Opening up. Lady Gaga revealed she used to think about suicide “every day” in the throes of her mental and physical health battle.

“It’s not always easy when you have mental issues, to let other people see. I used to show, I used to self-harm, I used to say, ‘Look, I cut myself. See, I’m hurting.’ Cause I didn’t think anyone could see, cause mental health, it’s invisible,” Gaga, 34, said during a candid interview with CBS Sunday Morning on Sunday, September 20.

The “Rain on Me” singer has bravely opened up in the past about her struggle with PTSD after surviving sexual assault when she was just 19 years old. Gaga, whose real name is Stephanie Germanotta, also shared her battle with fibromyalgia in her 2017 Netflix documentary, Gaga: Five Foot Two.

“The people around me, they lifted me up and they said, ‘You think you’re drowning but you’re not. You’re amazing.’ And I used to go, ‘I’m not amazing. I’m over.’ I didn’t really understand why I should live other than to be there for my family. That was an actual real thought and feeling: ‘Why should I stick around?’” the New York native continued. “I lived in this house while people watched me for a couple of years to make sure that I was safe.”

Another issue that led to her dark period was her struggle to accept her pop star persona.  “I mean, honestly I totally gave up on myself. I hated being famous, I hated being a star. I felt exhausted and used up,” the Grammy award winner explained, saying she grew to resent her piano for “making” her become Lady Gaga.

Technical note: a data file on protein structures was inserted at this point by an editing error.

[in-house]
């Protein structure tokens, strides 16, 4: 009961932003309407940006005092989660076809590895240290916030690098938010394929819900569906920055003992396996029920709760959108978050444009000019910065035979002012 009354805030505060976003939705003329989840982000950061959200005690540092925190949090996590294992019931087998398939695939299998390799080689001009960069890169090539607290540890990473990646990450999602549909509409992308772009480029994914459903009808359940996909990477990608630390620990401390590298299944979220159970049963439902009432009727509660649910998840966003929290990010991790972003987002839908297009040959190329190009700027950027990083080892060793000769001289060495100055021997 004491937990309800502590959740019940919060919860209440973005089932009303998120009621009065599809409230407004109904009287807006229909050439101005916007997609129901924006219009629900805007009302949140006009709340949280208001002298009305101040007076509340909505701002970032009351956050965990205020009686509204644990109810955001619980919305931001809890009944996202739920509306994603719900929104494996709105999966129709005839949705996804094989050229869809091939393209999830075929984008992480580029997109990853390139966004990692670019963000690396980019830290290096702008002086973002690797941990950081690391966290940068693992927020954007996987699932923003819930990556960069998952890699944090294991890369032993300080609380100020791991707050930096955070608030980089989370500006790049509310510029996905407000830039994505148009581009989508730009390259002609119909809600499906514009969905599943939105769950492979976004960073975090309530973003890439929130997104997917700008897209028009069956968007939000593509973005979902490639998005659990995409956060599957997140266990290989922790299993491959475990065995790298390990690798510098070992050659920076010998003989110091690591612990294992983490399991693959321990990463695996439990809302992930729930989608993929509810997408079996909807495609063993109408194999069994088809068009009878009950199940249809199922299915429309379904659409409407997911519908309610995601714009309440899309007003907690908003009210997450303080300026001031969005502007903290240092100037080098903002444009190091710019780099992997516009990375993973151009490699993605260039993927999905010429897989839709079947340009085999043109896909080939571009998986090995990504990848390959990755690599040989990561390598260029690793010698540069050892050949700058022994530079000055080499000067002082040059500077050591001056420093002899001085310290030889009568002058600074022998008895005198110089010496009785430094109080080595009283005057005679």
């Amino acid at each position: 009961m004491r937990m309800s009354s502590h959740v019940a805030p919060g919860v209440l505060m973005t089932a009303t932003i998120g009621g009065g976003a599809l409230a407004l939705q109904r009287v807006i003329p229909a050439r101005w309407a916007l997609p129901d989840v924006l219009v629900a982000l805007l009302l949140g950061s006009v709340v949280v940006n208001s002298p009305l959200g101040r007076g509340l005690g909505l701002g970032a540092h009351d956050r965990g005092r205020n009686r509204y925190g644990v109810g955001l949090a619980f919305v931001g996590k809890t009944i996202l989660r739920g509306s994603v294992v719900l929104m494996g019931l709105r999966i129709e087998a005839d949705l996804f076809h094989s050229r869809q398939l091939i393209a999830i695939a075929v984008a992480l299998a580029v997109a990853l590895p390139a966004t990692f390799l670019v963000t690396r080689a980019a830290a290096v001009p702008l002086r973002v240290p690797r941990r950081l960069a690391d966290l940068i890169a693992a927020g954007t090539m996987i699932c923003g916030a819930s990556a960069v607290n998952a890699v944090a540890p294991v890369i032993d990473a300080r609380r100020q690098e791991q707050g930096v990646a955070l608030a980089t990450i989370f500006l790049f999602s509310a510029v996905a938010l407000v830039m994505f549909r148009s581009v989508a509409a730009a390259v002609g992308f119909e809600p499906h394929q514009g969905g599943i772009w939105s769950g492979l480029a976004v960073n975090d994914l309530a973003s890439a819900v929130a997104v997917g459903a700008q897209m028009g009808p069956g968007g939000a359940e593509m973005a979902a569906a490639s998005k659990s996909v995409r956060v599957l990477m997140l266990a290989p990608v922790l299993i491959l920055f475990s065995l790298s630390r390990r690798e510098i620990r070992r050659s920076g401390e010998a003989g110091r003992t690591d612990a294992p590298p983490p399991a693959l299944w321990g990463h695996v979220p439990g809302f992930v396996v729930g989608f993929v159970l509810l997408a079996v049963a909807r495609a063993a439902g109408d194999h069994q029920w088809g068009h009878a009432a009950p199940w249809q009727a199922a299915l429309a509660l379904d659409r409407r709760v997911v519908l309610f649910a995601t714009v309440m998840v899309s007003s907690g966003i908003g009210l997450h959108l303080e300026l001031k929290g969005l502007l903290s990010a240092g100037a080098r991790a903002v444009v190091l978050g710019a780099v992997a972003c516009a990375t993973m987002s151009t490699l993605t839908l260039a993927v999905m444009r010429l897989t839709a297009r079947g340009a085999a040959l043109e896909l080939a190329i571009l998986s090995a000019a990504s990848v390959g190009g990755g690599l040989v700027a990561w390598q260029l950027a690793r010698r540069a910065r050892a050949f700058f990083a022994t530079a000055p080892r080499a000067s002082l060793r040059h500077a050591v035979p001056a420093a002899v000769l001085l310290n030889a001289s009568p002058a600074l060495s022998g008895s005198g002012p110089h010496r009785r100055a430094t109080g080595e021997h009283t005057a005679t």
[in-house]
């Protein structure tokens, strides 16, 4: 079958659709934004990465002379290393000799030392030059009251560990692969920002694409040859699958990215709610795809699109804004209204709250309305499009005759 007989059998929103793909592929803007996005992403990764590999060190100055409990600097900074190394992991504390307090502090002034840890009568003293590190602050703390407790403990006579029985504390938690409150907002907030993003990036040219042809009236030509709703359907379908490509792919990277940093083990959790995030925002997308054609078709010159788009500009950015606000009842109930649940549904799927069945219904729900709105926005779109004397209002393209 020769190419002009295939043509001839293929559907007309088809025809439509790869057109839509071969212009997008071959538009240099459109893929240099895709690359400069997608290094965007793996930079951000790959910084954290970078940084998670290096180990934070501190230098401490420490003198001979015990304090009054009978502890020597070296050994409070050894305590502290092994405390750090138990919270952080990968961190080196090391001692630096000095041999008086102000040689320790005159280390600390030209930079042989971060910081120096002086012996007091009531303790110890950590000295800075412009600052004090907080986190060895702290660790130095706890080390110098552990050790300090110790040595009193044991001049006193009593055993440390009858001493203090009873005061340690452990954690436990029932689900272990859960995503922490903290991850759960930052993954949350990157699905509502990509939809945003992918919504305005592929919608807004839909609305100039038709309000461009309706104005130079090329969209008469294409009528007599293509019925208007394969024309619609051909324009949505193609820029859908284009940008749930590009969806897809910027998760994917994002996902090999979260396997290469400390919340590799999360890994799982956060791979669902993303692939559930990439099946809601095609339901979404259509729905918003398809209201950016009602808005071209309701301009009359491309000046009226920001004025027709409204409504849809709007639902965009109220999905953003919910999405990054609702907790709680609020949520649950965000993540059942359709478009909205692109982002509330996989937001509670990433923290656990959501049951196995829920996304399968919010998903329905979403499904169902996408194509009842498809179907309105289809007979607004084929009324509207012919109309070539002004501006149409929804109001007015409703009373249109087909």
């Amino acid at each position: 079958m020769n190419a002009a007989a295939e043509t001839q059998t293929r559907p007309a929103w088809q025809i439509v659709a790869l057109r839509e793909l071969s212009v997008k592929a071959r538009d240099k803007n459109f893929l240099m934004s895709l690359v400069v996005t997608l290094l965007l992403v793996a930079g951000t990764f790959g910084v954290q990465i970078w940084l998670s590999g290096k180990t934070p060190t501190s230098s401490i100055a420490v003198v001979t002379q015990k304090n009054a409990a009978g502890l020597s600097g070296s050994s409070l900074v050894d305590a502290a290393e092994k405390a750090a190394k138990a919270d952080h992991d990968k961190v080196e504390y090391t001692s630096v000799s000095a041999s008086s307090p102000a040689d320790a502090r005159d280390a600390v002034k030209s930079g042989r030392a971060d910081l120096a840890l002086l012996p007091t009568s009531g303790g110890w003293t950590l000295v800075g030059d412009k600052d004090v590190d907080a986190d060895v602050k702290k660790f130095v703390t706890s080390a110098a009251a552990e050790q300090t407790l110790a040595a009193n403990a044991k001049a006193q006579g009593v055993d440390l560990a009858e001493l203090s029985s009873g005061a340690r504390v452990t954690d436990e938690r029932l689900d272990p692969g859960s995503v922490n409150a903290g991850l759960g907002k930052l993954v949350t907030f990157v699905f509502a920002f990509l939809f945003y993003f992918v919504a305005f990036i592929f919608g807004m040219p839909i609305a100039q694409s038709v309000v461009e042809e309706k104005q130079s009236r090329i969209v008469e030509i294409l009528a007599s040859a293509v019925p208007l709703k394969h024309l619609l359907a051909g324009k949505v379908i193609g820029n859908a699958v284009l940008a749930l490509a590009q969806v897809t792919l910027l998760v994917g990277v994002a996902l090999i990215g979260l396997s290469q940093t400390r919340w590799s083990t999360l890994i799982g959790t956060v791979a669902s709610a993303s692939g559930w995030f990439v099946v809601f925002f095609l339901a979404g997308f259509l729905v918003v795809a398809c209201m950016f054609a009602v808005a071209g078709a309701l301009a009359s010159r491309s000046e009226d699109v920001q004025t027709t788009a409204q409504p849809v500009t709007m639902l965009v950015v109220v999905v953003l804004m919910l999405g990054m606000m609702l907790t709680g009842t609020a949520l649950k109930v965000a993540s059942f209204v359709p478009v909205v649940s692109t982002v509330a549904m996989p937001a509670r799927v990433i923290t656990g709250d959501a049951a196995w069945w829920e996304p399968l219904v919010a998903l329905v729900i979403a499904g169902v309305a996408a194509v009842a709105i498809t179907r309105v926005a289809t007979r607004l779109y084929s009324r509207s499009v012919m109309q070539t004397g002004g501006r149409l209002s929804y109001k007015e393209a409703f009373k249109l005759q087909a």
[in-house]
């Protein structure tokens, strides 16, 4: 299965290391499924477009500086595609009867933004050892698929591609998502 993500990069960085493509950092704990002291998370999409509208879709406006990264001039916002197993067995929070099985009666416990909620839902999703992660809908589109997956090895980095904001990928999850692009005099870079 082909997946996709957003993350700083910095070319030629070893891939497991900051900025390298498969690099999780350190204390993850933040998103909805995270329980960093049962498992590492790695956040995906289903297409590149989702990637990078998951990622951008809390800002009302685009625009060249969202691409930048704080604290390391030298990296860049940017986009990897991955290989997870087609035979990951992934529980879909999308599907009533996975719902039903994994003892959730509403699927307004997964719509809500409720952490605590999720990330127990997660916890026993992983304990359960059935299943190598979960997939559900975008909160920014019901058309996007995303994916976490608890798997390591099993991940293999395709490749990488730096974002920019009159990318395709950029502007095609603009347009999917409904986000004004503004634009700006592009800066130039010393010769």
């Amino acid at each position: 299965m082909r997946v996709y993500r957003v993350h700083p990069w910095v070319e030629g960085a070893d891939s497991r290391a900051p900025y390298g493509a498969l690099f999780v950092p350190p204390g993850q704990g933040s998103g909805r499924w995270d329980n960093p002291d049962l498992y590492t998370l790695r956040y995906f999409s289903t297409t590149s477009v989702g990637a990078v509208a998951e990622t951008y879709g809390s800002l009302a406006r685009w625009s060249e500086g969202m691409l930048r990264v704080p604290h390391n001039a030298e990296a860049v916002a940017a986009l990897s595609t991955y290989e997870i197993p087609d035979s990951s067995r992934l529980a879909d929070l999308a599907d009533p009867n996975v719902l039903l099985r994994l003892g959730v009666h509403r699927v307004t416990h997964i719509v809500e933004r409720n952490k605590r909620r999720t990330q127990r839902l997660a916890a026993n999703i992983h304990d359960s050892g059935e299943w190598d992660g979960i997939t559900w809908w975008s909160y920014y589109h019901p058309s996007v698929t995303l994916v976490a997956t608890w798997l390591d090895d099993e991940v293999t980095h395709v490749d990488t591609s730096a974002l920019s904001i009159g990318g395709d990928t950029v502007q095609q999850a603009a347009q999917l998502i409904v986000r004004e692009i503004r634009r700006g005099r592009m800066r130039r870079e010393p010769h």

She went on to add that her fame also took a toll on her mental health because getting her photo taken at a grocery store would trigger panic attacks. But when asked what she would say to those who suggest she walk away from the spotlight altogether, she responded, “I swear on my future unborn children, I don’t know why but I have to. This, I have to do it. Singing, I have to. Turns out, even if I don’t want to be alive, I still know how to write a song.”

Thankfully, Gaga revealed she’s in a much better place now, both mentally and physically.  “I don’t hate Lady Gaga anymore. I found a way to love myself again. Even when I thought that was never gonna happen,” she said. “Now I look at this piano and I go, ‘Oh my god, my piano. My piano that I love so much. My piano that lets me speak, my piano that lets me make poetry. My piano that’s mine.'”

If you or someone you know is in emotional distress or considering suicide, call the National Suicide Prevention Lifeline at 1-800-273-TALK (8255).

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